Editor, As an integral part of the business community in Liberty County, the Liberty County Chamber of Commerce has taken an official position in favor of two key pieces of legislation. During the last board meeting, the chamber’s board of directors considered the legislation for the Georgia Full Accountability in Collection Taxes (FACT) Act of 2014 and the Marketplace Fairness Act of 2013. The board voted to support both bills.
Both pieces of legislation will affect business on the local level, and the chamber board of directors believes it is important to provide our official stance and offer insight to the community regarding the decision.
The FACT Act, House Bill 713, proposes an increase in transparency in the reporting of sales and use tax. The premise is to allow local governments to have a better idea as to where revenues are derived. This legislation would allow the Georgia Department of Revenue to share sales-tax information with local government officials and to share all sales-tax information in executive session, if necessary, while ensuring that the information retains its confidential nature.
The local government also will be allowed to research sales and use tax errors, under-reporting of sales and use taxes, misuse of sales and use tax exemptions and fluctuations in distributions amounts. In addition, it will forbid local government to contact any taxpayer identified in confidential information.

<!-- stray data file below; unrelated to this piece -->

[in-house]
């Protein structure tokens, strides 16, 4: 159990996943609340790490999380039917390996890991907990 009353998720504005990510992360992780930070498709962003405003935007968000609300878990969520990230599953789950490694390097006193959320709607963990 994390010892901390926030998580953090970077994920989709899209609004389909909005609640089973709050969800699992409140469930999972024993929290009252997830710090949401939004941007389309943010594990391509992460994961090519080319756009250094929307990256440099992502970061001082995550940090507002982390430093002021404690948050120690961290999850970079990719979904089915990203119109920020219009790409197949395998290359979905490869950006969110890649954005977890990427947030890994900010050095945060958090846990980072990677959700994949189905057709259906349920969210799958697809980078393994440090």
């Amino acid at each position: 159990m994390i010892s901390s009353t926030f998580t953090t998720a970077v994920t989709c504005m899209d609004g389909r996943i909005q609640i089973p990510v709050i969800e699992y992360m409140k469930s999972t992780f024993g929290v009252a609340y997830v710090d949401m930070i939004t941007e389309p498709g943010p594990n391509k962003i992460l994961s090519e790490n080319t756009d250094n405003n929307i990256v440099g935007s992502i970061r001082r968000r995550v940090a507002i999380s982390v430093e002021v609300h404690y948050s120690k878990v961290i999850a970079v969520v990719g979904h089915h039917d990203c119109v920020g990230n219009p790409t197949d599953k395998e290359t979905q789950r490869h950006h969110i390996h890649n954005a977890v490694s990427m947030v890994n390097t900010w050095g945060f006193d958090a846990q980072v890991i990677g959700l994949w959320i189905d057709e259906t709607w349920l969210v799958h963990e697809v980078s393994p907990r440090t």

Currently, the bill is waiting to go through the House Ways and Means Committee.
Additional information can be found at www.legis.ga.gov/legislation/en-US/Display/20132014/HB/713 or http://www.daily-tribune.com/view/full_story/24492408/article-Battles-sponsors-FACT-Act-for-tax-transparency.
The second bill is a federal bill known as the Marketplace Fairness Act (S.B.336/H.R.684). It grants states the authority to compel online and catalog retailers, regardless of their location, to collect sales tax at the time of the transaction. Local retailers already are required to collect sales tax, and the Marketplace Fairness Act would make that same requirement of online retailers.
The Marketplace Fairness Act is not a new tax. Currently, online sellers must collect sales tax from customers in their own states. However, a 1992 decision by the Supreme Court makes it so that retailers do not always have to collect. The Marketplace Fairness Act, which already has been passed by the U.S. Senate, holds online retailers to the same tax-collection standard as brick-and-mortar local retailers.
By supporting the Marketplace Fairness Act, the Liberty County Chamber of Commerce joins more than 300 organizations that support the legislation, including Amazon, one of the world’s largest online retailers.
Additional information can be found at http://thomas.loc.gov/cgi-bin/query/D?c113:14:./temp/~c113Sq5K16 or http://thomas.loc.gov/cgi-bin/query.
The chamber board did extensive research and reading on these issues and feels that supporting the legislation is a positive step. We believe that, if passed, these pieces of legislation will strengthen the economy and allow greater transparency within the tax code.
The chamber board is made up of small-business owners, some of whom sell out of state; bankers; real-estate agents; service providers; medical professionals; retailers and more.
— Liberty County Chamber of Commerce
board of directors